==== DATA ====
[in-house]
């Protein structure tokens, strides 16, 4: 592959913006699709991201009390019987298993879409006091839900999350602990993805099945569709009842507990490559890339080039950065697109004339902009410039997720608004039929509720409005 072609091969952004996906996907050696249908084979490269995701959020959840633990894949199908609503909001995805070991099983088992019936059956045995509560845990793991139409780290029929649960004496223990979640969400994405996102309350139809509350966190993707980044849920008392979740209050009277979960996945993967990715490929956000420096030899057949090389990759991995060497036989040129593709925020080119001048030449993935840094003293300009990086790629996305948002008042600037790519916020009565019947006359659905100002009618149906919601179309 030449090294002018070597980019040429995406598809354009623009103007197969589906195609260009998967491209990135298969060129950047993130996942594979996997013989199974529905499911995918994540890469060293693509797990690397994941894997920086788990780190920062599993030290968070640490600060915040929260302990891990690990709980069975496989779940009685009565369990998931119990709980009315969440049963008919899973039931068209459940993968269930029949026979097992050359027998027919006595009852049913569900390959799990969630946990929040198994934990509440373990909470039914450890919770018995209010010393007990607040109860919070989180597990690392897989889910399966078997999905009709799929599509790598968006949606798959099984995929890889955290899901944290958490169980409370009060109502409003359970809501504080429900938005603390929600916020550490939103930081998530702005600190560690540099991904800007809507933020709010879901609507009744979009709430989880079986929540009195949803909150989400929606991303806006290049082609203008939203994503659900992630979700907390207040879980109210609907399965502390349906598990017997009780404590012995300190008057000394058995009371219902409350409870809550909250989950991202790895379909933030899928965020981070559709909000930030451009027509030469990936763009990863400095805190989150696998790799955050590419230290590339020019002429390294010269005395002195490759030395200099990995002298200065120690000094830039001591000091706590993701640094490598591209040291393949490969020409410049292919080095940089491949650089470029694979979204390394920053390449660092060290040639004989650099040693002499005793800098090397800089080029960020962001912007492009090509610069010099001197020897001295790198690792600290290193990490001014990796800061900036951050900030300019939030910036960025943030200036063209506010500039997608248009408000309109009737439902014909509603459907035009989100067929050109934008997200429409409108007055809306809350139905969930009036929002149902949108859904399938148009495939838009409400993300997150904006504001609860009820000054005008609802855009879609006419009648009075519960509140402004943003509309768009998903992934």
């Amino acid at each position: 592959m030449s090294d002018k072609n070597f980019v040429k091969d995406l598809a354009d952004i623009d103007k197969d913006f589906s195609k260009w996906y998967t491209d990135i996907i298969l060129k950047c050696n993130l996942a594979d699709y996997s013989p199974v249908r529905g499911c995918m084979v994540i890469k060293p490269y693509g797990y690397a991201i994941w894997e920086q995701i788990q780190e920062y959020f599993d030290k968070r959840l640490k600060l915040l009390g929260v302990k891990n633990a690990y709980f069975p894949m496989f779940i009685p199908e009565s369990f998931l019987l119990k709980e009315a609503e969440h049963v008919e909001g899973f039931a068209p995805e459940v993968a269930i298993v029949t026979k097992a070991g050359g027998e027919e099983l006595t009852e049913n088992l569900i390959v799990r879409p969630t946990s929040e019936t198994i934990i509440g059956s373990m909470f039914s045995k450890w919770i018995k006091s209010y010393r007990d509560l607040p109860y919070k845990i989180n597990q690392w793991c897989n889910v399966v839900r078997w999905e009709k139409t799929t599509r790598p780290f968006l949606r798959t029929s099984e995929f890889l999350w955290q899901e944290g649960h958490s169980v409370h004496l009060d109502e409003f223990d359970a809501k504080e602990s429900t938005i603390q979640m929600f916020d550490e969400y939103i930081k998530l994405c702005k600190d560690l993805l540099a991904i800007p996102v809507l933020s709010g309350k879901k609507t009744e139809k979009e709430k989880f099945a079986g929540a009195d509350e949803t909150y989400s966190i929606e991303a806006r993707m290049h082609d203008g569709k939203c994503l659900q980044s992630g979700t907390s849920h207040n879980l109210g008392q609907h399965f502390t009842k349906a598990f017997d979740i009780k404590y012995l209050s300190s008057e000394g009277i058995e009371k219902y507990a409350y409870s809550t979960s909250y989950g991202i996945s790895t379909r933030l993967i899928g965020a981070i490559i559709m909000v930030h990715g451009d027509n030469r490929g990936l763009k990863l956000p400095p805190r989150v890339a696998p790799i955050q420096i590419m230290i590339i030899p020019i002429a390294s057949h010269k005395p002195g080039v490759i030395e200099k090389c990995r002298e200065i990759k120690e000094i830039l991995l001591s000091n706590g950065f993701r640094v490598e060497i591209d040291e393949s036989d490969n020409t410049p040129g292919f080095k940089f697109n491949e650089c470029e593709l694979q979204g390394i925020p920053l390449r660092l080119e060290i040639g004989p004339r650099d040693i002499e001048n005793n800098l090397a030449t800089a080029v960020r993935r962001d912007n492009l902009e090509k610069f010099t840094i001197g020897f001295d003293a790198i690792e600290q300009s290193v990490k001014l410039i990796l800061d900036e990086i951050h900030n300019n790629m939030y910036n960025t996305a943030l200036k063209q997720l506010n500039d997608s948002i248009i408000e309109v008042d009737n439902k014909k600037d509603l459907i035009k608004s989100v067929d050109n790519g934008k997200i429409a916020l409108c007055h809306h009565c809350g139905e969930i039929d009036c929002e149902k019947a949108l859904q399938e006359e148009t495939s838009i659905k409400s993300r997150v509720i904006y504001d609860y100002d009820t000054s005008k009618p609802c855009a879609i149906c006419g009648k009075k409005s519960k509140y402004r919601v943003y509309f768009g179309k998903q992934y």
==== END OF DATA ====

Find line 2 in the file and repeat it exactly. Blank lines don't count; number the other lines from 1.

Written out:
């Protein structure tokens, strides 16, 4: 592959913006699709991201009390019987298993879409006091839900999350602990993805099945569709009842507990490559890339080039950065697109004339902009410039997720608004039929509720409005 072609091969952004996906996907050696249908084979490269995701959020959840633990894949199908609503909001995805070991099983088992019936059956045995509560845990793991139409780290029929649960004496223990979640969400994405996102309350139809509350966190993707980044849920008392979740209050009277979960996945993967990715490929956000420096030899057949090389990759991995060497036989040129593709925020080119001048030449993935840094003293300009990086790629996305948002008042600037790519916020009565019947006359659905100002009618149906919601179309 030449090294002018070597980019040429995406598809354009623009103007197969589906195609260009998967491209990135298969060129950047993130996942594979996997013989199974529905499911995918994540890469060293693509797990690397994941894997920086788990780190920062599993030290968070640490600060915040929260302990891990690990709980069975496989779940009685009565369990998931119990709980009315969440049963008919899973039931068209459940993968269930029949026979097992050359027998027919006595009852049913569900390959799990969630946990929040198994934990509440373990909470039914450890919770018995209010010393007990607040109860919070989180597990690392897989889910399966078997999905009709799929599509790598968006949606798959099984995929890889955290899901944290958490169980409370009060109502409003359970809501504080429900938005603390929600916020550490939103930081998530702005600190560690540099991904800007809507933020709010879901609507009744979009709430989880079986929540009195949803909150989400929606991303806006290049082609203008939203994503659900992630979700907390207040879980109210609907399965502390349906598990017997009780404590012995300190008057000394058995009371219902409350409870809550909250989950991202790895379909933030899928965020981070559709909000930030451009027509030469990936763009990863400095805190989150696998790799955050590419230290590339020019002429390294010269005395002195490759030395200099990995002298200065120690000094830039001591000091706590993701640094490598591209040291393949490969020409410049292919080095940089491949650089470029694979979204390394920053390449660092060290040639004989650099040693002499005793800098090397800089080029960020962001912007492009090509610069010099001197020897001295790198690792600290290193990490001014990796800061900036951050900030300019939030910036960025943030200036063209506010500039997608248009408000309109009737439902014909509603459907035009989100067929050109934008997200429409409108007055809306809350139905969930009036929002149902949108859904399938148009495939838009409400993300997150904006504001609860009820000054005008609802855009879609006419009648009075519960509140402004943003509309768009998903992934």